The ideal way to determine whether new housing causes changes in rents and displacement would be to do an experiment where we drop down new buildings at random throughout the city and then compare what happens nearby to what happens farther away. Obviously this is impossible for many reasons, so the challenge is to come up with something that mimics that ideal experiment.
I use serious building fires as a source of experimental variation in where new construction happens. San Francisco is famously hard to build in; it’s heavily regulated and it can’t sprawl because it’s surrounded by water on three sides. For the most part, if you want to build something new, you have to tear down something old. Serious building fires make it much cheaper for developers to build on a burned parcel. I use these fires to figure out which construction projects were “exogenously” located, that is, located due to the random occurrence of a fire. This mimics the ideal experiment of random locations for new construction. The maps below shows where these construction projects were built in 2015 and 2016.
I use Craigslist rents for two reasons. First, the City of San Francisco doesn’t track rental prices. I had to figure out how to get access to rental price data at a small spatial scale, without the ability to pay for a big dataset like Zillow. Scraping archived Craigslist posts was free and let me get the specific information I needed. Second, since the housing market is really segmented, Craigslist rents probably do a better job of capturing the rents faced by a lower-income resident who’s actually at risk of displacement. Higher-income people might use Zillow or Redfin to find a rental, and those prices tend to be a couple hundred dollars higher than the average Craigslist rent in any given month.
These maps depict new construction in San Francisco, as split up by several types. Help us understand these two maps, and how endogenous and exogenous construction are important distinctions to make for both policymakers and economists.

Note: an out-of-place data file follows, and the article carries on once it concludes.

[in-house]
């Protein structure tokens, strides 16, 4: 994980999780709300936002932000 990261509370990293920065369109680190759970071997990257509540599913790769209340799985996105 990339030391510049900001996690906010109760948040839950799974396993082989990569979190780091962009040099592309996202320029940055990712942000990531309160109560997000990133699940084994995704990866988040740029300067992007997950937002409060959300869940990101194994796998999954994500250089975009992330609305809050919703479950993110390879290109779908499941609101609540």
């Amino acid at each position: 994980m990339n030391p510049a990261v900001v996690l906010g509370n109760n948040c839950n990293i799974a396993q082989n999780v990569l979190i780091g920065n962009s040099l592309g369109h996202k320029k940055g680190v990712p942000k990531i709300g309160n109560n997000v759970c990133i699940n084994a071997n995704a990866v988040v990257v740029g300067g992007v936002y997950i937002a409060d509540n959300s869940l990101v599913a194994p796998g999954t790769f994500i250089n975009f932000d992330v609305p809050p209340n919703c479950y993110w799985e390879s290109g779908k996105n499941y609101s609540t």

These maps show the 600-meter radius around new construction projects in 2015 and 2016. They help visualize who might be affected by each new project. The randomly located (exogenous) projects are shown in pink and orange. These are the projects whose impacts I study in the paper. The projects shown in blue and green are not experimentally located; those locations may be “endogenously” driven by developers’ desire to build where prices are already high.
Why did you decide to focus on the local scale of housing, and what does this help to show us?
Focusing on the local scale is important for two reasons: it helps identify a causal relationship, and it directly answers the question of how new housing impacts people living nearby, which is at the center of the policy debate.
In this figure, we can start to see how you approach this topic through measuring the impacts of new housing spatially. Help us understand this image. How do the effects of new housing differ based on distance?
For each person in my sample, I count up the number of randomly located new projects and new units completed within different distance bins for each year of my study, from 2003-2017. This figure shows how. The circle shows the 600m radius around a fictional person’s house. The yellow dot shows a project built within 200m, so this person would have a value of 1 for the number of projects within 0-200m. They’d have a value of 0 for projects within 200-400m, and 1 for projects within 400-600m (the red dot). Similarly, they would have a value of 6 for net units within 200m, 0 within 200-400m, and 200 within 400-600m.